'Morning Joe' hosts weigh in on discourse
GREENCASTLE -- How fitting that the keynote speakers of DePauw Discourse 2010 have spent the last three years promoting just that: discourse.
"Morning Joe" co-hosts Joe Scarborough and Mika Brzezinski spent Friday night on the stage of DePauw's Kresge Auditorium discussing "Journalism in the New Media Age" and trying to bring civility back into political discourse.
Scarborough said the genesis of the show was simple. In an age when so much political talk is about screaming, he wanted to see a show that had simple conversations -- no teleprompters, no scripts, just conversations.
"Let people talk," Scarborough said.
And thus began the show's concept. While the traditional networks balked at the idea of a morning news show that didn't cater to celebrity news or angry talking heads, they managed to get Don Imus' old slot at MSNBC.
The idea was to construct a TV news show that strives for objectivity, while maintaining transparency. The hosts are a great example. Scarborough is a former four-term Republican Congressman from Florida, while Brzezinski is a career journalist whose father Zbigniew Brzezinski was a national security advisor for Jimmy Carter.
"Her dad ran foreign policy, and my dad ran a little league team," Scarborough said.
Clearly, they come from different ends of the political spectrum, but that isn't a problem as long as they are willing to listen to each other.
"I always assume I can learn more from listening than talking," Scarborough said.
"You really need to listen to others whose views may be really distasteful to you," Brzezinski said.
From that viewpoint of being willing to see the other side, a different kind of show was born -- one where difference of opinion is encouraged, but yelling is off limits.
"We have only one rule on our set, and that's be civil," Scarborough said.
While the pair was promoting listening and civility as the right approach to journalism, it goes much deeper than that for them. The yelling that pervades news and political discourse is symptomatic of politics in general in the current age.
They spoke of how political swings of the last 15 or 20 years have been about backlash as much as anything. Conservatives viewed George W. Bush's presidency as a chance to pay back the liberals for the Clinton years. Obama supporters are now viewing the current era in the same way.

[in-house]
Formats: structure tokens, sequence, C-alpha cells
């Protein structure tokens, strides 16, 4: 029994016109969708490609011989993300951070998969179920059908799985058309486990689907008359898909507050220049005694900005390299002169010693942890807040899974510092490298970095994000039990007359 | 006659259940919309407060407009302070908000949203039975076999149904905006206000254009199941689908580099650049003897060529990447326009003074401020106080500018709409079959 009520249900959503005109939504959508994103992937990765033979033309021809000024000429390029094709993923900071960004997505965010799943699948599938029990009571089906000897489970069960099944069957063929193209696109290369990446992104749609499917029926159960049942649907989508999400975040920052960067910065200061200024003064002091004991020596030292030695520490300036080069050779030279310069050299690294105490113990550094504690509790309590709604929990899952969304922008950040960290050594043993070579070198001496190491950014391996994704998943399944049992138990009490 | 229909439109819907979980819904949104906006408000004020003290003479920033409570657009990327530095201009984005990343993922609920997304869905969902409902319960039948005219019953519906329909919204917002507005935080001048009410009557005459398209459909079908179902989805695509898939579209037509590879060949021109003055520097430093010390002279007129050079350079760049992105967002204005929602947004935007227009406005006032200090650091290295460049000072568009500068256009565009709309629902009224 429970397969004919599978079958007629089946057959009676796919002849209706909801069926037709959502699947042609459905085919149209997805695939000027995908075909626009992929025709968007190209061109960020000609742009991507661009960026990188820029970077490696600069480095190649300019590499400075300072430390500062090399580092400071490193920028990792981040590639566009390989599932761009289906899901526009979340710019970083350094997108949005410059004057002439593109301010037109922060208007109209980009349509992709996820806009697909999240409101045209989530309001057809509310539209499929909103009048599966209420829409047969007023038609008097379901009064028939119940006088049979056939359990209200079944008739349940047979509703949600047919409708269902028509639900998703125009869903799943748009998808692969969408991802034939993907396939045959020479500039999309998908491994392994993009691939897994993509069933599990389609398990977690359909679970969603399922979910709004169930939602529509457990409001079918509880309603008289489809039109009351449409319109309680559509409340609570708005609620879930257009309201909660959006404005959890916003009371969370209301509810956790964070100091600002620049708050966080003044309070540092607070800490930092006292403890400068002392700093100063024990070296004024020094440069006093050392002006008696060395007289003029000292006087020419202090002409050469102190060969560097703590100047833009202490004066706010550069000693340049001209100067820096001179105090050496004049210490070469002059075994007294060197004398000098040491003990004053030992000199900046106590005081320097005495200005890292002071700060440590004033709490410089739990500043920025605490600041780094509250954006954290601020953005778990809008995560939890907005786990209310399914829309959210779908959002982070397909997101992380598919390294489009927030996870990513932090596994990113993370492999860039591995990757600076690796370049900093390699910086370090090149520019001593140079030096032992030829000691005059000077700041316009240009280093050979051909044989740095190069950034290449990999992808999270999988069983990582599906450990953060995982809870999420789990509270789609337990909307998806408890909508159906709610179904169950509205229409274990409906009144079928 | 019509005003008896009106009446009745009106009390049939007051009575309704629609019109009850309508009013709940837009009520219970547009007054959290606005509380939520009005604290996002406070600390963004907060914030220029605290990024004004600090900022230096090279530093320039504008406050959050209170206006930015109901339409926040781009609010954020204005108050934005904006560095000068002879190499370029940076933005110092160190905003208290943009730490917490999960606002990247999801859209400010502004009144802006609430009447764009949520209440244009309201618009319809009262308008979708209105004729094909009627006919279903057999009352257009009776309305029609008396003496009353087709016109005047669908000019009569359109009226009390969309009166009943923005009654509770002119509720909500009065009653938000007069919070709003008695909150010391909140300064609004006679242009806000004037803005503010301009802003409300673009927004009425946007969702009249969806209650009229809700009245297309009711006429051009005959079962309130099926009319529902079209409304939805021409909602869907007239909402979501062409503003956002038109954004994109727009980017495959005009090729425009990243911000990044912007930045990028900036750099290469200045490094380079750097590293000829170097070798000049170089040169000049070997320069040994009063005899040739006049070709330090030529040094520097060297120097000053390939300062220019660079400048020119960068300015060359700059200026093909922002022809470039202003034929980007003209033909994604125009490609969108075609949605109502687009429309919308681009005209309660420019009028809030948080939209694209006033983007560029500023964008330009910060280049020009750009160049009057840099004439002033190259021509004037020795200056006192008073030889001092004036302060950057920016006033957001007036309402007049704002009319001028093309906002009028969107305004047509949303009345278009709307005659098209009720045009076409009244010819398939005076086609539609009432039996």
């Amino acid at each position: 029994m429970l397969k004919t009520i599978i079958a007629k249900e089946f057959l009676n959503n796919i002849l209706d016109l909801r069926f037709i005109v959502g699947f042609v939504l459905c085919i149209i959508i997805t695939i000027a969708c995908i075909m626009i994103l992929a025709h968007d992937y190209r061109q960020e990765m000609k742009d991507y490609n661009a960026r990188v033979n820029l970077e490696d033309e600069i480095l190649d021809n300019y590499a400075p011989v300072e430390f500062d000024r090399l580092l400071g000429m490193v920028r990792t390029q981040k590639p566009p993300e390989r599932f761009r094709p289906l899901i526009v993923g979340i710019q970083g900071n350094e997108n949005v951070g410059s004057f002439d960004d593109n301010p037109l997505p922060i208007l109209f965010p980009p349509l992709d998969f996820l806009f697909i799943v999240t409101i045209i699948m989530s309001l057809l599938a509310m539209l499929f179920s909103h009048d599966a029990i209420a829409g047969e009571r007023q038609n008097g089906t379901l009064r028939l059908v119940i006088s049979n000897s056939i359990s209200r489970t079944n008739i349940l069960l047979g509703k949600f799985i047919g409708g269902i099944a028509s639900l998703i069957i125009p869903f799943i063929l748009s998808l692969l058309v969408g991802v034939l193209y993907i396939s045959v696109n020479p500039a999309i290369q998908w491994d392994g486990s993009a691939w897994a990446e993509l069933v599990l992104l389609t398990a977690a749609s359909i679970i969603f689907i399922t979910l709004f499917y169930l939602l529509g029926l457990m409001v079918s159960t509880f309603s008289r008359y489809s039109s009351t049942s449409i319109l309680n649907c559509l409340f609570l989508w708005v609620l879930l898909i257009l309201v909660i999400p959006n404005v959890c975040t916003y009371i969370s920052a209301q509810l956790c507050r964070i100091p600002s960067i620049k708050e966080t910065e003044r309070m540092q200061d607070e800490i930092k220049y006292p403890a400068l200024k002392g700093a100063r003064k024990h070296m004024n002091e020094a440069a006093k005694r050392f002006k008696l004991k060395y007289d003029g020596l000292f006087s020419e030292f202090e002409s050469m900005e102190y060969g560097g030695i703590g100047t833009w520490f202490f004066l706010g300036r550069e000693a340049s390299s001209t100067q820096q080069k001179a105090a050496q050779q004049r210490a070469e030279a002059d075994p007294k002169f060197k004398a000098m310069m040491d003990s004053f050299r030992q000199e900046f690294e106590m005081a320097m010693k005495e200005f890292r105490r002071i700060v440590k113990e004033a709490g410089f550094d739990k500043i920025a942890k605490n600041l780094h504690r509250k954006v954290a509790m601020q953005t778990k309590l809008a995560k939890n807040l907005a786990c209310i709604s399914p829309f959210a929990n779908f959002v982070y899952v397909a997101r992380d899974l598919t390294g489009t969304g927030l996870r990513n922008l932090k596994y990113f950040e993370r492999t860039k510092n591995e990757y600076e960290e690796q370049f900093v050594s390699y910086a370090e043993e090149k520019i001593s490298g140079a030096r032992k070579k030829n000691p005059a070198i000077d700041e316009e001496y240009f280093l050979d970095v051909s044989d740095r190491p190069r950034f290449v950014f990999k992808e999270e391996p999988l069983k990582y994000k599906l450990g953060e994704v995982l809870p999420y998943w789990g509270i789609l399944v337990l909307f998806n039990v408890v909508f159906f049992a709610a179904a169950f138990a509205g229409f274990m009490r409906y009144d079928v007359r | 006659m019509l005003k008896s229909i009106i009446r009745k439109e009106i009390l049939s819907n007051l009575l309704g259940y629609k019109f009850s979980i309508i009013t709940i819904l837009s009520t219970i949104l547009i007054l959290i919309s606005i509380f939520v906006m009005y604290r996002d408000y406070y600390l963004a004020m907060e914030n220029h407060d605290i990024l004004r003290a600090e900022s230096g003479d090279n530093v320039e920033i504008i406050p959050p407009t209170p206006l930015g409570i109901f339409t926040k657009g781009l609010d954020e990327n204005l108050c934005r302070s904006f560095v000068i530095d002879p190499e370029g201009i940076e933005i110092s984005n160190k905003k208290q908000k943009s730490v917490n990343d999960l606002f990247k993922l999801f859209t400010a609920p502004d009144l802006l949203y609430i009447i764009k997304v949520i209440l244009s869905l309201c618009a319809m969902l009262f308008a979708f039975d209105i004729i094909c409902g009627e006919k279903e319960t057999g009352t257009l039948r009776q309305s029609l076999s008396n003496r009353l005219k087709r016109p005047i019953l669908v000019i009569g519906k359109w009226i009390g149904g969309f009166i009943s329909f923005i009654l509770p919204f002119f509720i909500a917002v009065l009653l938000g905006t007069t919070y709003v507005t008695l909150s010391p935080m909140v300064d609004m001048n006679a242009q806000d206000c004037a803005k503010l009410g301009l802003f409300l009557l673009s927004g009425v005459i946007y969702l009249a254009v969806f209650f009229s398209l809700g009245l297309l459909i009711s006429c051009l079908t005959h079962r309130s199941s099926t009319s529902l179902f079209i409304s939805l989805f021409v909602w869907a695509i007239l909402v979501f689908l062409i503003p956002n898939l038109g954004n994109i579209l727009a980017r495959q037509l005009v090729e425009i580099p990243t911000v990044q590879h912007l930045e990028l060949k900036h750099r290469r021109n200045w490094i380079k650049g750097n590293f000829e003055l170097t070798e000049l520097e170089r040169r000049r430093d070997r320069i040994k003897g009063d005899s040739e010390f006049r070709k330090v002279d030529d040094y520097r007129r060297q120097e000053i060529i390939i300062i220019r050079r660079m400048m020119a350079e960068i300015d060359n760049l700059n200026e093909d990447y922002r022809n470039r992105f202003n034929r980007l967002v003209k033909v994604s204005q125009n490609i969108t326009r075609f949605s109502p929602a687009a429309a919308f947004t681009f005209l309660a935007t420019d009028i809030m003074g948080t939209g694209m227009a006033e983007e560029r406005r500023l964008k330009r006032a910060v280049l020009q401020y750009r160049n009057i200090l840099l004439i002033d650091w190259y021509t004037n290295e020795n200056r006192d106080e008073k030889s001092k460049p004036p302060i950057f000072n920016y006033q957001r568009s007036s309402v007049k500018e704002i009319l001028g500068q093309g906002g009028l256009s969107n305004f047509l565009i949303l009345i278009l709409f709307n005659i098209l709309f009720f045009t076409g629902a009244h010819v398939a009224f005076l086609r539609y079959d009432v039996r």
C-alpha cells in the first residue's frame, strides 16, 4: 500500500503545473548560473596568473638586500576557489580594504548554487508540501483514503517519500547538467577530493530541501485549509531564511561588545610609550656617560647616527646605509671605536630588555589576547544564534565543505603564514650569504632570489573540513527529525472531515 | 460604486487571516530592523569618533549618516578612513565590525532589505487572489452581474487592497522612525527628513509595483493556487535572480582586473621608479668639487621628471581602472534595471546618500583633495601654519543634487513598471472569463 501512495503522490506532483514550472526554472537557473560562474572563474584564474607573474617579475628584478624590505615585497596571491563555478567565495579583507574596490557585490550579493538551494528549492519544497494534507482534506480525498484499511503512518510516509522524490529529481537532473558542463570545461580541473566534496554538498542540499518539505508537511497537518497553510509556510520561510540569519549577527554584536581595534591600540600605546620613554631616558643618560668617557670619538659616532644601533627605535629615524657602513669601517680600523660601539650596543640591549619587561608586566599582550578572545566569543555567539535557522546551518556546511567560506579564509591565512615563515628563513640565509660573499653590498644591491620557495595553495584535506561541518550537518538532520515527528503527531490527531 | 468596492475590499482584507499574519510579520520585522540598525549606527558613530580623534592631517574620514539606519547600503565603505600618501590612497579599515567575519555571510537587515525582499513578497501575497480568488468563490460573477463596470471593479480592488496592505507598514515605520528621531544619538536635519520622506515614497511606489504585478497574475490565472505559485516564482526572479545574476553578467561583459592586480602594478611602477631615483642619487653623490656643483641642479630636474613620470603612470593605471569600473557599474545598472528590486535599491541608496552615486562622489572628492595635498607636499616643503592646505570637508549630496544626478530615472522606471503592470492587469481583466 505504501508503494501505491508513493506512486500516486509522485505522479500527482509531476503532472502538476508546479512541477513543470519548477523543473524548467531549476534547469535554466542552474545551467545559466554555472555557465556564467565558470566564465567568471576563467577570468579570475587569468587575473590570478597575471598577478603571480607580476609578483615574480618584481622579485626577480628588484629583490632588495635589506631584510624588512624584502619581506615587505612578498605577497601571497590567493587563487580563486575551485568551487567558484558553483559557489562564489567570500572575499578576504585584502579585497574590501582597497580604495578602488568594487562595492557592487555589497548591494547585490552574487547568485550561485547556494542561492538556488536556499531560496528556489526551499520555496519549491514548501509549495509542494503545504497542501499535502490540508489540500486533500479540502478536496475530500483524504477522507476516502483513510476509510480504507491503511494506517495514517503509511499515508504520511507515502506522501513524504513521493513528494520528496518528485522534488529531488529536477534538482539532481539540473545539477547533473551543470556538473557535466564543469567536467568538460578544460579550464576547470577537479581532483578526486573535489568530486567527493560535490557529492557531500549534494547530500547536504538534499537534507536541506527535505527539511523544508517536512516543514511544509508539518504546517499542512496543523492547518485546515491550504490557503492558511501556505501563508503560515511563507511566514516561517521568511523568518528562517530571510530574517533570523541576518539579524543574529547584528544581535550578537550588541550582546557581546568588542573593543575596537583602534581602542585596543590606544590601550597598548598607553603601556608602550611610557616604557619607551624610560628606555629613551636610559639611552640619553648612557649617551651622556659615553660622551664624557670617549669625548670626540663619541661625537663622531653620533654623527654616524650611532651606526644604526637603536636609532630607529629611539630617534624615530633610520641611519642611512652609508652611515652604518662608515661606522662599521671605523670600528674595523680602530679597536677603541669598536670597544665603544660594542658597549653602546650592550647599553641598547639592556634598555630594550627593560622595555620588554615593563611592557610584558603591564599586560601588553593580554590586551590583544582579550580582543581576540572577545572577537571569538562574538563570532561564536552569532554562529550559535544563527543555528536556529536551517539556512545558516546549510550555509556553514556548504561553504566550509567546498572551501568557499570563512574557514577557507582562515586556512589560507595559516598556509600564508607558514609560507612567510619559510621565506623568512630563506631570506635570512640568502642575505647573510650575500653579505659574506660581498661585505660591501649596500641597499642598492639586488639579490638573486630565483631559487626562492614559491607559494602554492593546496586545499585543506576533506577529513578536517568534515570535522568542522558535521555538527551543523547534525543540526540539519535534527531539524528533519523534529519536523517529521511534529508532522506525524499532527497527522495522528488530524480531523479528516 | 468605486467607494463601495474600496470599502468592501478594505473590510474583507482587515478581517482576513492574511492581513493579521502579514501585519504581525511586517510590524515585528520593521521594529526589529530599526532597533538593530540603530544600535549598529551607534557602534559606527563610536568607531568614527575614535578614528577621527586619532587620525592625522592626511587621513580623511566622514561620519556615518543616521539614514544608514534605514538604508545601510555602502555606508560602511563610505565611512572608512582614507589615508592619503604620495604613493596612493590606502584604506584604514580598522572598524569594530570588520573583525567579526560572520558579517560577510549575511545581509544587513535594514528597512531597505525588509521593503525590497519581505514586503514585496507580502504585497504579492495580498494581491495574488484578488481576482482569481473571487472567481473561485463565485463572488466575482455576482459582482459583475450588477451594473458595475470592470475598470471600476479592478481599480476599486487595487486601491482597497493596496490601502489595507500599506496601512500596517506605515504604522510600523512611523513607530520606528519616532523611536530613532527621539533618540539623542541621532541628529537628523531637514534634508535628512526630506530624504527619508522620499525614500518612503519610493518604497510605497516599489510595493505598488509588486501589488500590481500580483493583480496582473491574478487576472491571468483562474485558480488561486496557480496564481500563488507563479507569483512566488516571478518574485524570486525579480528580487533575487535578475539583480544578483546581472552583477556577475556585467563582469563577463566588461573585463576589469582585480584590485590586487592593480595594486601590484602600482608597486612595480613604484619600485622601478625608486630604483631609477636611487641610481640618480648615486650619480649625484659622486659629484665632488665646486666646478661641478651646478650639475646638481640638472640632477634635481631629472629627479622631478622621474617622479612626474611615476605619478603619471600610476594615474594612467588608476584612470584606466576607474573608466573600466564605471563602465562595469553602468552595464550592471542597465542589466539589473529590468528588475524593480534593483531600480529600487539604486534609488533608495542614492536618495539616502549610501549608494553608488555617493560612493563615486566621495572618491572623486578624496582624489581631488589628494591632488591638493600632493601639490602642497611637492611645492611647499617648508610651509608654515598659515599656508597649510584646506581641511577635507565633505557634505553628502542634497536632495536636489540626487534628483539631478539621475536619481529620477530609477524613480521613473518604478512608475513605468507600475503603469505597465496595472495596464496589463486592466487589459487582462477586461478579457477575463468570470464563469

"We have got to break this cycle," Scarborough said. "This is no way to run a republic."
He told of how Ronald Reagan and Tip O'Neill, while great political adversaries, were friends after hours. There was a mutual respect between them seldom seen in today's political environment.
He cited Rush Limbaugh and how he may agree with Limbaugh on many issues, he can't agree with how Limbaugh hopes for President Obama's failure.
"When exactly did we start rooting against the President? You can't root against the president without rooting against the United States of America," Scarborough said. "I'm a Republican and a small government conservative, but I'm an American first."
Speaking on a college campus, Scarborough and Brzezinski tailored their message to the journalists and leaders of tomorrow. They said not to give in to the temptation to sensationalize or dumb it down.
"Never underestimate the intelligence of your audience," Scarborough said.
In addition, strive for objectivity, but be willing to take a stand for your own viewpoint. Also don't be afraid to be on the wrong side.
"I'd rather hear from someone with a little texture and someone who's willing to be wrong once in a while," Brzezinski said.
Finally, hold yourself to high standards. Scarborough said the network president gave them the litmus test by which they should measure their show. Through it, they keep in mind the standards of a late colleague.
"Always imagine you have an audience of one, and that audience is Tim Russert. If it's something Tim would be proud of, keep doing it," Scarborough said.